Weakness in capital markets hurts BMO's Q3

TORONTO - The Bank of Montreal's (TSX:BMO) third-quarter profit rose 20 per cent to $669 million, but still fell short of analyst expectations as weak trading revenue dragged down its capital markets division.

TORONTO - The Bank of Montreal's (TSX:BMO) third-quarter profit rose 20 per cent to $669 million, but still fell short of analyst expectations as weak trading revenue dragged down its capital markets division.

"Obviously the third quarter was a disappointment. It didn't meet our expectations after two quarters that were particularly strong," Tom Milroy, CEO of BMO Capital Markets, said Tuesday on a conference call after the bank reported its quarterly results.

"In the quarter we experienced more volatility, increased client uncertainty and fewer opportunities."

The first major Canadian bank to issue its third-quarter results, BMO reported Tuesday cash earnings per share of $1.14, about seven cents lower than analysts polled by Thomson Reuters had estimated.

In the same period a year earlier, the bank reported net income of $557 million or 98 cents in cash earnings per share — a measure of cash-flow performance. Revenue was down slightly to $2.91 billion from $2.98 billion.

The bank's shares dropped six per cent Tuesday on the Toronto Stock Exchange, closing down $3.56 to $55.50.

BMO Capital Markets was hit particularly hard in the third quarter, with a 58 per cent decrease in profits to $130 million as it contended with weaker trading revenues hurt by the economic uncertainty in Europe. The division had been riding high on several quarters of optimistic trading, but market activity has pulled back in recent months.

The capital markets divisions of Canadian banks are expected to face ongoing challenges in amassing revenue, which largely comes from fee-based services for corporate clients, including trading services, corporate financing, underwriting share offerings, and financing mergers and acquisitions.

Milroy said the decline in BMO Capital Markets' profits was largely the result of widening credit spreads and weakness in the bank's bond-trading business.

"We saw both narrowing margins and declining trading activity and, quite frankly, fewer trading opportunities," he said.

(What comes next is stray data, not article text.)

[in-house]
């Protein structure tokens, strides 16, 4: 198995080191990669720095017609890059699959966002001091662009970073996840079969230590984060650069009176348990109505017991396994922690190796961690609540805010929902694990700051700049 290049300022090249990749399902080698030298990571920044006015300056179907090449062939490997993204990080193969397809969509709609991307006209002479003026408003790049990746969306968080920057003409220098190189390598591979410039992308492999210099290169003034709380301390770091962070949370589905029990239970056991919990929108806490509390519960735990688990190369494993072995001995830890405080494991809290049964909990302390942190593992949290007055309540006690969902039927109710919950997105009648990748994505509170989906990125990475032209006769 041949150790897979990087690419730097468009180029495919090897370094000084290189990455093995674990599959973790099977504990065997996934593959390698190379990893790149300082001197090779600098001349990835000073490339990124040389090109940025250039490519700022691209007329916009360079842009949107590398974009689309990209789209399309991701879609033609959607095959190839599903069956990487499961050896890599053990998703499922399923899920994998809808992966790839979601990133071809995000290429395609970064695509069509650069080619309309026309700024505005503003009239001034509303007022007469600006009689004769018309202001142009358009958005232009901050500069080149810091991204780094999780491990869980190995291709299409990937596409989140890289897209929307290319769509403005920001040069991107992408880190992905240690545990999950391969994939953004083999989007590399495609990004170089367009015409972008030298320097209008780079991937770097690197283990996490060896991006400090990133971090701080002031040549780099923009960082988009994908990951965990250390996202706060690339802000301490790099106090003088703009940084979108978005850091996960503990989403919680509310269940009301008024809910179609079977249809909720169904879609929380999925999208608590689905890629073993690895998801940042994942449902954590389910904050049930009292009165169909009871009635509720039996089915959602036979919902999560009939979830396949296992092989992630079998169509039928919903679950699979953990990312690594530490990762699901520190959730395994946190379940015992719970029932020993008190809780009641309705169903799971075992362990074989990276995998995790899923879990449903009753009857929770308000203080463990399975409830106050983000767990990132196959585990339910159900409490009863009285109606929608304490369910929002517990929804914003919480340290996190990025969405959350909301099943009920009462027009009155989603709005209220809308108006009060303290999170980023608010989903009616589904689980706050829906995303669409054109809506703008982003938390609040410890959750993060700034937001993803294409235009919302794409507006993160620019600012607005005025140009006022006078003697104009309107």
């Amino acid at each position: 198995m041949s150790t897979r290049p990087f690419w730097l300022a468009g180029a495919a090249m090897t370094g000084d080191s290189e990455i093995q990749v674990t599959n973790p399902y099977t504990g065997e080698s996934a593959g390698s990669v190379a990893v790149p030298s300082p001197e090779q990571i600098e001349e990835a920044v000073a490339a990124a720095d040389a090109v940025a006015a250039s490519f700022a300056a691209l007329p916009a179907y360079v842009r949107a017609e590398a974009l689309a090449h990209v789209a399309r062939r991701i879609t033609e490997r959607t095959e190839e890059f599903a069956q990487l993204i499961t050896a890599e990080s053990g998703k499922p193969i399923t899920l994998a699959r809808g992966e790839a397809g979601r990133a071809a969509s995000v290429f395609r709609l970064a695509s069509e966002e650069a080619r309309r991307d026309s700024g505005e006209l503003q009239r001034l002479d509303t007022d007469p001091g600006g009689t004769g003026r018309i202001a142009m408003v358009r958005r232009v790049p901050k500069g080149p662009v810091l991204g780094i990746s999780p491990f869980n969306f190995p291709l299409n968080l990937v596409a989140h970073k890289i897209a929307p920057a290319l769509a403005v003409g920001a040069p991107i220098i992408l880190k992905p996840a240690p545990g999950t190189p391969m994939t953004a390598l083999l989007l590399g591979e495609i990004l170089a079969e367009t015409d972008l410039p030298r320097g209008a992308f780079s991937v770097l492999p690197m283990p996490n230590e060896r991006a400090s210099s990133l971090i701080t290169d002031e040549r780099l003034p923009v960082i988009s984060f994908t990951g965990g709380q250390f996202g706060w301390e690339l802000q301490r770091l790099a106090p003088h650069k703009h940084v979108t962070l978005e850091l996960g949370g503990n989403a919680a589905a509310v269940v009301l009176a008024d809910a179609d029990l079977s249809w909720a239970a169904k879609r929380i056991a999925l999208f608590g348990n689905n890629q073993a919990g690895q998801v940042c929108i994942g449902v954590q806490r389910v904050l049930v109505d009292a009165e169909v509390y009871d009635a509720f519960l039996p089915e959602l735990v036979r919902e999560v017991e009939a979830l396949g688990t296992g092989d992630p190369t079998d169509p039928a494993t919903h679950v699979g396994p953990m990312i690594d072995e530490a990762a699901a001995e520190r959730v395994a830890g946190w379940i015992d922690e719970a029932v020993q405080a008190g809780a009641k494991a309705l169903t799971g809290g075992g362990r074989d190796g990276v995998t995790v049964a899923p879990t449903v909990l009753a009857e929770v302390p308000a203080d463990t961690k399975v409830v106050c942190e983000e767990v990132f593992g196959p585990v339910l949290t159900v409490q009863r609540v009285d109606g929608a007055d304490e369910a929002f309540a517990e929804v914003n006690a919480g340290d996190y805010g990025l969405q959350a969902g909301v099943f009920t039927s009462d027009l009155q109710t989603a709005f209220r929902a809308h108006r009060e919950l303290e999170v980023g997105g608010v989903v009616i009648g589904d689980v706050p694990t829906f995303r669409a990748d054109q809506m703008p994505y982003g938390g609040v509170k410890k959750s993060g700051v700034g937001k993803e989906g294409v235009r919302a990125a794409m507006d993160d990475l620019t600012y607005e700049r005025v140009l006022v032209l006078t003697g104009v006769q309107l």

However, Milroy struck a note of optimism, noting that May was a "particularly weak month," while June and July saw improvement.

"We wouldn't expect to see a repeat of Q3 in Q4," he said.

President and CEO Bill Downe said he expects a "business-led recovery" to drive improvements in the bank's results, particularly in the U.S. market, going forward.

"There's a lot of cash in the hands of corporate America.... When you start to see a pickup in capital investment, which I think is inevitable because it has been stalled, we'll see greater (credit) utilization," Downe said, adding that he doesn't expect a double-dip recession south of the border as many economists have been predicting.

Don Reed, president and CEO of Franklin Templeton Investment Corp., said the $180-million drop in revenues is understandable given the thin profit margins available on U.S. Treasurys and bonds.

"The capital markets area isn't a huge surprise, is it?" Reed said.

"It must be difficult to make a dollar in your capital markets division of any firm today. (With) 10-year rates around three per cent, there's not a lot of wiggle room, is there?"

The yield on a 10-year note continues to hover around levels not reached since March 2009, when the stock market hit a 12-year low and investors were concerned about the deepening recession.

On a positive note, BMO said its domestic personal and commercial banking division saw a 17 per cent increase in profits to $426 million, aided by higher revenues across its personal, commercial and credit card businesses.

The bank also reduced its provisions for credit losses during the quarter ended July 31 as the economy improved from last year. The provisions were $203 million lower than a year ago, at $214 million.

U.S. personal and commercial banking profits dropped 27 per cent to US$38 million on higher provisions for credit losses, impaired loans and adjustments to its mortgage portfolio because of lower long-term interest rates, the bank said.

The bank said it will keep its quarterly dividend unchanged at 70 cents per common share.

Barclays Capital analyst John Aiken said the results were "well below" his forecast of $1.27 per share.

"Despite significant declines in provisions and an unusually low tax rate, BMO was unable to offset the declines in its capital markets revenues," Aiken wrote in a note to clients.

However, he said he doesn't expect the weakness in the capital markets' division to last.

"While the trading declines experienced by BMO this quarter reflect the challenging and volatile market environment, we believe that trading revenues will ebb back as conditions improve, albeit at a still much lower run rate than Q2," Aiken said.

Bank of Montreal has more than 37,000 employees across its North American operations, which include retail banking, wealth management and investment banking products, as well as its Chicago-based Harris Bank subsidiary.